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CIO Circle



This article is based on conversations during a CIO Circle roundtable in London on 5th April 28, 2023, discussing how digital leaders can increase trust in technology to protect vital revenues. The event was sponsored by EY UK&I and chaired by Louisa Perry of ZRG Partners. Lopa Gosh and Lucy Rosemont of EY UK&I introduced the topic.

The context for the discussion

Trust in technology refers to an individual’s confidence in using technological systems, products and services from a security, privacy, transparency and ethical perspective. As technology becomes increasingly prominent in our daily lives, trust plays a crucial role in determining our willingness to adopt and depend on these advancements.


According to one delegate, the turbulence of the modern world, post-pandemic, has put ever greater emphasis on customer trust, be this an employee, business partner or end consumer. The recent move to ‘everything online’, such as health and education, to banking and e-commerce means that personal relationships are almost dead. In their place, technology must deliver greater trust to retain customer loyalty and protect vital revenues.


Trust requires continuous learning.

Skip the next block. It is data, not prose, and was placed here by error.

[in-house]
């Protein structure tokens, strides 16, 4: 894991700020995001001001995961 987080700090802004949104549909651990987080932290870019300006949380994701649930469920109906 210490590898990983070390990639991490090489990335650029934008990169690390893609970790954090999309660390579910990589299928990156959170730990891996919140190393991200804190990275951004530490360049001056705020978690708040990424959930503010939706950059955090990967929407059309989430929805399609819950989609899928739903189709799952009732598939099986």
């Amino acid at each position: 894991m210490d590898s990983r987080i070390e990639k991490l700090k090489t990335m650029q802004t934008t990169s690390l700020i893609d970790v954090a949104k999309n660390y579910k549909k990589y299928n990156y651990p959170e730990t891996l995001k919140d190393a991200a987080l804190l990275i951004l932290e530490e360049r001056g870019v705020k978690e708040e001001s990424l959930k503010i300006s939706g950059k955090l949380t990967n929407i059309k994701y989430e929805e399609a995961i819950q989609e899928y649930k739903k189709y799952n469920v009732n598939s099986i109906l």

The pace of technological innovation has never been more incredible as we enter the era of AI and Machine Learning. The tools that organisations adopt to undertake their business are complex and fast-changing. Delegates discussed the various methods to inform their customers of technical advances. These ranged from regular emails and champion networks to gaming and simulation techniques. One delegate stressed the need for senior executives to demonstrate their trust in emerging technologies. A delegate from BT mentioned the growing dependence on psychology to engender trust.


A delegate from the Royal Academy of Arts mentioned another critical issue relating to trust in an individual’s intellectual property (IP). As the market begins to promote the value of digital assets such as Non-fungible Tokens (or NFTs), artists must have confidence that the technologies they use to create and store their IP can be trusted for security and privacy.


Avoiding a breach of trust

Over recent years, organisations have strengthened the authority and status of the Chief Information Security Officer, or CISO, due to the increasing frequency and strength of cyber-attacks. According to one delegate such individuals are often seen as firefighters whose success is measured by the speed an organisation can recover from a cyber-attack. With predictive analytics, AI and Machine Learning, such crisis incidents should be on the decline. In such circumstances, the role of the CISO is likely to evolve towards proactive planning rather than firefighting.

Some delegates even questioned the need for a CISO in such a benign environment. However, it was clear from the discussion that the investment in modern cyber tools must be constantly promoted to the board. Most organisations need help comprehending the speed at which bad actors are advancing. Quantum computing and AI will only complicate this further.